“A big part of a job of a (pharmacy benefits manager) is to get to the lowest net cost of a prescription drug,” Lopes said. “And that ensures the patient will pay less.”
Burke’s bill would make several changes, including forcing pharmacy benefits managers to share more information with state regulators so they can investigate complaints.
The bill faced its first Senate hearing Wednesday. It would make managers track their prices against a federally approved drug price list and report when they vary too much.
Critics of pharmacy benefits managers, such as state Rep. David Knight, R-Griffin, have cited the experience of West Virginia, which took over management of its Medicaid managed care drug service from the pharmacy benefits manager. The state saved $54.5 million, according to a report by West Virginia's Health and Human Resources Department.
The pharmacy benefits managers have their own research. They say if Georgia restricts their work, it could cost Georgians more than $650 million annually in higher drug spending.
Doctors and independent pharmacists raise issue with the control benefits managers have over what drugs to pay for or not pay for, and when.
The managers say they are guiding patients to the best drugs for the best price. Over time, they say, that can encourage patients to be more regular in taking their drugs, or take better regimens.
Shannon manages a program that helps patients who are leaving Emory Johns Creek Hospital get started on the right medications after they no longer have hospital staff to administer them.
She recounted the story of a patient who had left the hospital after treatment for a massive heart attack. He was prescribed medications and Shannon went to fill them. Not yet, the pharmacy benefits manager replied.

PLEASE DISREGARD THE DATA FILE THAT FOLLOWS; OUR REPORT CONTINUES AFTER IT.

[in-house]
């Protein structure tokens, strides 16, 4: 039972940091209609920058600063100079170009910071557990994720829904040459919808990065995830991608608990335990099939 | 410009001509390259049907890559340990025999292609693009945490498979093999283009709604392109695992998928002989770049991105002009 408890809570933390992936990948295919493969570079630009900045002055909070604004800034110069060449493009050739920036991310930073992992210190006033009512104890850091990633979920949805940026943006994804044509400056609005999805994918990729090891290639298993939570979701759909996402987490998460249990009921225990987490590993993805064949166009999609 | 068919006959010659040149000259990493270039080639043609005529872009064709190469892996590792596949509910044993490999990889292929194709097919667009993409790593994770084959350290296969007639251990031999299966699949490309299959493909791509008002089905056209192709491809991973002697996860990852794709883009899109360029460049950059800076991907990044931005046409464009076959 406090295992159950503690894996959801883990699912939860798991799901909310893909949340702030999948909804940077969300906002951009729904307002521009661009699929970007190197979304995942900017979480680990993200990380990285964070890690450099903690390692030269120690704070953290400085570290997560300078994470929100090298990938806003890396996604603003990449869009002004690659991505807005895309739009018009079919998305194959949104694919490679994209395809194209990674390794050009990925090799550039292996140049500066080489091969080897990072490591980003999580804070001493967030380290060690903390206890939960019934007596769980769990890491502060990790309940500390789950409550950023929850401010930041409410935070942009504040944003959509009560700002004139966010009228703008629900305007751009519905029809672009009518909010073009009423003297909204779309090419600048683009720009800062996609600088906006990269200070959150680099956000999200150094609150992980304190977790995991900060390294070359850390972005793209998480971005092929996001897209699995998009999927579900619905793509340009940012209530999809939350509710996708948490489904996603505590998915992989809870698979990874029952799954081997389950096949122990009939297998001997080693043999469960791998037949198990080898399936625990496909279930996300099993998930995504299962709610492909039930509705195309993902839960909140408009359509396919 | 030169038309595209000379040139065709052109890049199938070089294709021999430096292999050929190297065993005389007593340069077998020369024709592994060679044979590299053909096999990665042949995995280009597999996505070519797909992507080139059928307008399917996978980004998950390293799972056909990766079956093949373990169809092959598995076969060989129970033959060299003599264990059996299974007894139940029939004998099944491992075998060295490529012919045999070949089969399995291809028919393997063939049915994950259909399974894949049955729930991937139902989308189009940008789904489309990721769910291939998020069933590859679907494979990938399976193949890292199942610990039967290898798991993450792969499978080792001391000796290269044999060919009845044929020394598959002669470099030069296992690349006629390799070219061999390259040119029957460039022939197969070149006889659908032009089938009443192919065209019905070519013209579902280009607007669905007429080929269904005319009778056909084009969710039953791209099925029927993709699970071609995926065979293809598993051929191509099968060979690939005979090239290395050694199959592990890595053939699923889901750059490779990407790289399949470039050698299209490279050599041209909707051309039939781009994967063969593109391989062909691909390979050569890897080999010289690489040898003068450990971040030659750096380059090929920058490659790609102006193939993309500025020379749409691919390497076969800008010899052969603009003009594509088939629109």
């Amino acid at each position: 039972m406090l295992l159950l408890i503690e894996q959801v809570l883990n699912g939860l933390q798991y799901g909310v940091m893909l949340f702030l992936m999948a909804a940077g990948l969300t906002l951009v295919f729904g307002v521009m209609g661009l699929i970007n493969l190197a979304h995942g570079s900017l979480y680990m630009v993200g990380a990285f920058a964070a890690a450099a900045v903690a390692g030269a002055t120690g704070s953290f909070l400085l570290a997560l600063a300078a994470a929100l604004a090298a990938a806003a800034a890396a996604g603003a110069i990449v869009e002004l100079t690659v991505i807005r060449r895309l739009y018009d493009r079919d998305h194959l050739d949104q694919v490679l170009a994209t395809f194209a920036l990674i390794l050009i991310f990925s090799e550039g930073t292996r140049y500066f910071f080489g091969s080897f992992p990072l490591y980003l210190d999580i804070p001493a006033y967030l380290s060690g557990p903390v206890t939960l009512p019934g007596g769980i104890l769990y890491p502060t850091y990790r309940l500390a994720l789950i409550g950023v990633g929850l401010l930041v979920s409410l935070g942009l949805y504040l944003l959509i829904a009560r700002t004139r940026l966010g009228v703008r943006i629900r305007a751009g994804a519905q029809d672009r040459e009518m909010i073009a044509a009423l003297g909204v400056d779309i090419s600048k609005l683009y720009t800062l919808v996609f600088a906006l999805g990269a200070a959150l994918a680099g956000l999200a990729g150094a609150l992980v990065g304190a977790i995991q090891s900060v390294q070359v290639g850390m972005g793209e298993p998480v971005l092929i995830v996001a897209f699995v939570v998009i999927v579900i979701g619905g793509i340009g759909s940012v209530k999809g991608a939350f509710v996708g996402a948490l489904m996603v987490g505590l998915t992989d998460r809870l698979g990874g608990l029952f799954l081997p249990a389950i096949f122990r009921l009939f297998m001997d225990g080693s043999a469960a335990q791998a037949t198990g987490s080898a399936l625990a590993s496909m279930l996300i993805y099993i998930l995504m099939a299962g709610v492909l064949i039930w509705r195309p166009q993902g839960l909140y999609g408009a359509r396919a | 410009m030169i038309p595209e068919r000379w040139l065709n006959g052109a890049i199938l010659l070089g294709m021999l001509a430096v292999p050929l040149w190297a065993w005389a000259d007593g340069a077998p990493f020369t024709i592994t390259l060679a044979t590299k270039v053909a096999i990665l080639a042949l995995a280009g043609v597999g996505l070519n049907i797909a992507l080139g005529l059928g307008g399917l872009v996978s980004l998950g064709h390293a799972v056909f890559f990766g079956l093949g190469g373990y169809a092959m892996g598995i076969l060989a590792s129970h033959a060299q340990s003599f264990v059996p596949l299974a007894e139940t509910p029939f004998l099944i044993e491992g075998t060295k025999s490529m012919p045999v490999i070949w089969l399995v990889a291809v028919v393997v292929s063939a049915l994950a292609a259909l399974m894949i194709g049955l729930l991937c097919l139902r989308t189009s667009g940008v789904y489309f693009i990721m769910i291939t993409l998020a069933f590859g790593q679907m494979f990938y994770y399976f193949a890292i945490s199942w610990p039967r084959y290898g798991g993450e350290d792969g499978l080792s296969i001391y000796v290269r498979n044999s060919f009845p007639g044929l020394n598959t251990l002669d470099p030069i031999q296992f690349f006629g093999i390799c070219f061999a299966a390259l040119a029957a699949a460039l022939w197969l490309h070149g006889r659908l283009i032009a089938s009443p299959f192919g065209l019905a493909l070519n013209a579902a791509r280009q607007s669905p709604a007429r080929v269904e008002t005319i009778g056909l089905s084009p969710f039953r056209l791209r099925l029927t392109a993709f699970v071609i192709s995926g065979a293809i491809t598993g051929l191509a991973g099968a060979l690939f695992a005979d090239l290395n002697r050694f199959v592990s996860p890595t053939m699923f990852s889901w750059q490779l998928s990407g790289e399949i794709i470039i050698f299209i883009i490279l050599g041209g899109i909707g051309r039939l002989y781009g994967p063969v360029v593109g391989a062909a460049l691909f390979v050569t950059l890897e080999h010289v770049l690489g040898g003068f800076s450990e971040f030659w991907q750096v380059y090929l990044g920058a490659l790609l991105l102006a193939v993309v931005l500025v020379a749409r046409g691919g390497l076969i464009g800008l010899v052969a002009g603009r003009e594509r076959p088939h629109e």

“His (pharmacy benefits manager) deemed that all meds not going through mail order would require a prior authorization, which is crazy,” she said. “When we pleaded with the clerk on the phone … we explained he had a massive heart attack, was currently in heart failure and these medications were vital to keeping him alive. The only answer we continued to receive, over and over again, was, ‘You’ll have to submit a prior authorization; it could be 24 to 72 hours before it could be approved; and then we’ll ship the medication.’ ”
By then, Shannon guessed, he would have had another heart attack. Instead, she agreed to give him a low cost if he paid cash — giving up on the insurance system.
Lopes took issue with such anecdotes.
“In most instances you’re describing there are overrides and appeals that would prevent anything like that happening,” he said.
WHY IT MATTERS
Drug prices are rising much faster than overall inflation. It’s hitting Americans right in the pocketbook, especially in higher insurance premiums.
One problem is drug companies setting high prices for their products. Some say anther problem is pharmacy benefit managers, middlemen who are supposed to bring prices down by negotiating with the drug companies — but may pocket for themselves the rebates or “fees” they negotiate. Some states are trying to get the middlemen out of state-run health plans, or at least demand more transparency so they can see where the money is going.